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Detroit: Past, Present, and Future

Detroit was one of the most important American cities in the 20th century—it was known as the “Arsenal of Democracy” during the 1940s and was home to the nation’s automobile industry in the middle of the century. In the summer of 2013, the city filed for bankruptcy. How did Detroit’s fortunes decline so significantly? This one-day course explores some of the key issues—including race, labor, urban politics, and law—that lie at the heart of the urban decline of one of America’s great cities. We will investigate the loss of population and of industry and the rise of inequality. Does Detroit have another transformation in its future? We will explore some of the ways that new investment and entrepreneurship are seeking to re-create Detroit as a key postindustrial city. Readings may include selections from Thomas Sugrue’s The Origins of the Urban Crisis: Race and Inequality in Postwar Detroit, Rebecca J. Kinney’s Beautiful Wasteland: The Rise of Detroit as America’s Postindustrial Frontier, Nathan Bomey’s Detroit Resurrected: To Bankruptcy and Back, and Charlie LeDuff’s Detroit: An American Autopsy.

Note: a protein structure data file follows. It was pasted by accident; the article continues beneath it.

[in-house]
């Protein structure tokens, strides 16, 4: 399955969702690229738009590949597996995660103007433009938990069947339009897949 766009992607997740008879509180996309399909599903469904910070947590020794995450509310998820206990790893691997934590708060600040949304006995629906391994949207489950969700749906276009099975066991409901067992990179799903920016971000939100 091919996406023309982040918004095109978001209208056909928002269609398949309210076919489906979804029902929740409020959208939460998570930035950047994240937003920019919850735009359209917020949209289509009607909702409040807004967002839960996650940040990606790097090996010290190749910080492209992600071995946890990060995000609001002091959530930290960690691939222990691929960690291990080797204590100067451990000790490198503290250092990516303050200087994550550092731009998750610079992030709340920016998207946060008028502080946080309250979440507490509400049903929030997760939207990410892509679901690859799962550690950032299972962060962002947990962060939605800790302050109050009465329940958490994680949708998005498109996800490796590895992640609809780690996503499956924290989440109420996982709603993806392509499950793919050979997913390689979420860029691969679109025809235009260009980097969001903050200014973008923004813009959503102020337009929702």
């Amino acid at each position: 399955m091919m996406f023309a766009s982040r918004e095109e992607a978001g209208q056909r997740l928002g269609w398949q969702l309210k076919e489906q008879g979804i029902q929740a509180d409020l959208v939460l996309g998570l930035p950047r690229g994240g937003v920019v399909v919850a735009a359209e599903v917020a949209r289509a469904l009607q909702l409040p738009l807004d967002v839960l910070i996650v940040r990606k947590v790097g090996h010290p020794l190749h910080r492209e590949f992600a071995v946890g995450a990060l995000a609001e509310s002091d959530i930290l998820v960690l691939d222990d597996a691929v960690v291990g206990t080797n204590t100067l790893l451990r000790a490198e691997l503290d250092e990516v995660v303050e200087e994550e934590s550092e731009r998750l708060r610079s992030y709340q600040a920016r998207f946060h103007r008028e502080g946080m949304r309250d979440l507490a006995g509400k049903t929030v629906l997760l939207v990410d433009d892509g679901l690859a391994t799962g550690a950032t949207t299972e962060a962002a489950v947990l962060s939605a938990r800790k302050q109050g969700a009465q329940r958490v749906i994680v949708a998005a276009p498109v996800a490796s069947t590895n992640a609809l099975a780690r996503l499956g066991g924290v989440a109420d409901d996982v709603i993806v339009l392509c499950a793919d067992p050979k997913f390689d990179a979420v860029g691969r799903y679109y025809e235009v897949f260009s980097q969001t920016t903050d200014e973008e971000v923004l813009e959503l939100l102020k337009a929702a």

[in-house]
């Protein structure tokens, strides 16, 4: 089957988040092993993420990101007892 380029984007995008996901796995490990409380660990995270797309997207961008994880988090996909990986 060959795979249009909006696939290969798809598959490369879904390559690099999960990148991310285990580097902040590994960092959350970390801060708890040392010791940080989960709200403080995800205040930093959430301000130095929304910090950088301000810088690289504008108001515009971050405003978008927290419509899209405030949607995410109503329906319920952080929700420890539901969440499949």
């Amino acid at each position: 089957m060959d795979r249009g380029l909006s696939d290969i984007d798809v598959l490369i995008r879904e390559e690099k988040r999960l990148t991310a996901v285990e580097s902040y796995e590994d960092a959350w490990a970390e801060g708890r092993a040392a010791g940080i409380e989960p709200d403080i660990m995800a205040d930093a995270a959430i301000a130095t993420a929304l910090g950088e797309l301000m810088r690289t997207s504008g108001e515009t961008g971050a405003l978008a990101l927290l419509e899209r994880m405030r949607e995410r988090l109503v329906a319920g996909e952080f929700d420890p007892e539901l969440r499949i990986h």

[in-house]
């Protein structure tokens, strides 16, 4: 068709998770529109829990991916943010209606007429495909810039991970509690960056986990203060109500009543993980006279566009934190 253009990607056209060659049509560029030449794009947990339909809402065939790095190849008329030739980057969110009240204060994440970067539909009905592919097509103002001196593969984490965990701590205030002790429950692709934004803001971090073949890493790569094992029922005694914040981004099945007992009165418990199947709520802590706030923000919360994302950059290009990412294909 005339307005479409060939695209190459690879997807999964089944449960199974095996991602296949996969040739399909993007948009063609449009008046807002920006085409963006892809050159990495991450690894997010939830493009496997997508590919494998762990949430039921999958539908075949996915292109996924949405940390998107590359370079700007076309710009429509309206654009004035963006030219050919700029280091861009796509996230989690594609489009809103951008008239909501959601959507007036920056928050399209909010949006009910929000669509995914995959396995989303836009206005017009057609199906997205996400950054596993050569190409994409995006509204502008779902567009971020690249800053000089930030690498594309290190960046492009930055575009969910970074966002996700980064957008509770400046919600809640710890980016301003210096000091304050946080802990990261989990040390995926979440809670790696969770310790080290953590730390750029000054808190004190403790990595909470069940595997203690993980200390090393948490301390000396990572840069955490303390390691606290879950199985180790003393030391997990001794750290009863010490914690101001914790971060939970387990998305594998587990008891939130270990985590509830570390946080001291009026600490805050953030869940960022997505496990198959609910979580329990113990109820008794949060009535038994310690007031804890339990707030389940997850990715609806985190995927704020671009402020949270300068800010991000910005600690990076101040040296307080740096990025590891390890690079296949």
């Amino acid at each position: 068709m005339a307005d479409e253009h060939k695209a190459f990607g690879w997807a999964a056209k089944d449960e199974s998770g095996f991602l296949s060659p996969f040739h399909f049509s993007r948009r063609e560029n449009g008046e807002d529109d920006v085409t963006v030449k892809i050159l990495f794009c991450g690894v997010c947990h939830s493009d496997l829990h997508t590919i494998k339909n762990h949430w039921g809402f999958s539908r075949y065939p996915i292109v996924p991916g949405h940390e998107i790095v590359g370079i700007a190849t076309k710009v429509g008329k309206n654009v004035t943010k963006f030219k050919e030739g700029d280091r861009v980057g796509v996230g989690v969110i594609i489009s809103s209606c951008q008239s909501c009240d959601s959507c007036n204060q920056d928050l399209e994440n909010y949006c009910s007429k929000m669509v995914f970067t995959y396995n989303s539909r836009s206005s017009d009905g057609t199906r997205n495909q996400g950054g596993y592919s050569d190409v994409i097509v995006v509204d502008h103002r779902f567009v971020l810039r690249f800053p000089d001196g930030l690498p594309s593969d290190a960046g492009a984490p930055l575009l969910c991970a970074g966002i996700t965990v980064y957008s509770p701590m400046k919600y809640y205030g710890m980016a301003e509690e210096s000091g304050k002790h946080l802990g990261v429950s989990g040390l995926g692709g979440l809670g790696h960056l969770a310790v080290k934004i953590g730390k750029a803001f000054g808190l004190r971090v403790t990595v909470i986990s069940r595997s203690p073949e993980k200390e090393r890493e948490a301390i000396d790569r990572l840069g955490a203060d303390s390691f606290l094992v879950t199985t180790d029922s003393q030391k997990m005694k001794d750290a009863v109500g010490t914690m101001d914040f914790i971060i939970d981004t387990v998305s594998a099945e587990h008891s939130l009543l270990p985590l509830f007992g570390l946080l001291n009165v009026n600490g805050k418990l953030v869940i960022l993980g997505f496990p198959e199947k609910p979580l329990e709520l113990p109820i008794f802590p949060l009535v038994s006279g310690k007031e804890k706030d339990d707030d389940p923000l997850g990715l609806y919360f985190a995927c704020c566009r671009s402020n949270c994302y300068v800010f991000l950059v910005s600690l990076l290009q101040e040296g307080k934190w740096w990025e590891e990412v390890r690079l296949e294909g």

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You'll Walk Away with

  • An understanding of what led to Detroit’s dramatic economic downturn
  • Familiarity with projects and investments under way to revitalize the city

Ideal for

  • All members of the community—working, retired, and in between
  • The curious and creative
NO open sections available for this course at the moment. Please check back next semester.